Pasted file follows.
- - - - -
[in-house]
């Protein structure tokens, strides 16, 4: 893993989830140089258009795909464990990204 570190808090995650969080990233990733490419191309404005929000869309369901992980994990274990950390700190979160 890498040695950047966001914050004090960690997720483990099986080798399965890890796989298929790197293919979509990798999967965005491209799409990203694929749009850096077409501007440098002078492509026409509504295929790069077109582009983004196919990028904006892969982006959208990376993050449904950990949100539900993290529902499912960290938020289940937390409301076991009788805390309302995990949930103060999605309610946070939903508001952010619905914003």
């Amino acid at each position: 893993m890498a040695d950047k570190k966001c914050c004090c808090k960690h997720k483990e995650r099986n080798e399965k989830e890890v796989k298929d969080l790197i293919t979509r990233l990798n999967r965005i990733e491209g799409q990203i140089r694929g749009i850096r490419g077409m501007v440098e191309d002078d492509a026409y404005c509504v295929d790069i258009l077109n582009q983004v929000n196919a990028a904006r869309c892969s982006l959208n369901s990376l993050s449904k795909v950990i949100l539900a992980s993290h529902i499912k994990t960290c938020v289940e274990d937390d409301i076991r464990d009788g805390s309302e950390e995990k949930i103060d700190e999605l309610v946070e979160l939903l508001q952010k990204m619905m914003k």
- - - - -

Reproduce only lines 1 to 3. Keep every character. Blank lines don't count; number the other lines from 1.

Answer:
[in-house]
């Protein structure tokens, strides 16, 4: 893993989830140089258009795909464990990204 570190808090995650969080990233990733490419191309404005929000869309369901992980994990274990950390700190979160 890498040695950047966001914050004090960690997720483990099986080798399965890890796989298929790197293919979509990798999967965005491209799409990203694929749009850096077409501007440098002078492509026409509504295929790069077109582009983004196919990028904006892969982006959208990376993050449904950990949100539900993290529902499912960290938020289940937390409301076991009788805390309302995990949930103060999605309610946070939903508001952010619905914003």
């Amino acid at each position: 893993m890498a040695d950047k570190k966001c914050c004090c808090k960690h997720k483990e995650r099986n080798e399965k989830e890890v796989k298929d969080l790197i293919t979509r990233l990798n999967r965005i990733e491209g799409q990203i140089r694929g749009i850096r490419g077409m501007v440098e191309d002078d492509a026409y404005c509504v295929d790069i258009l077109n582009q983004v929000n196919a990028a904006r869309c892969s982006l959208n369901s990376l993050s449904k795909v950990i949100l539900a992980s993290h529902i499912k994990t960290c938020v289940e274990d937390d409301i076991r464990d009788g805390s309302e950390e995990k949930i103060d700190e999605l309610v946070e979160l939903l508001q952010k990204m619905m914003k």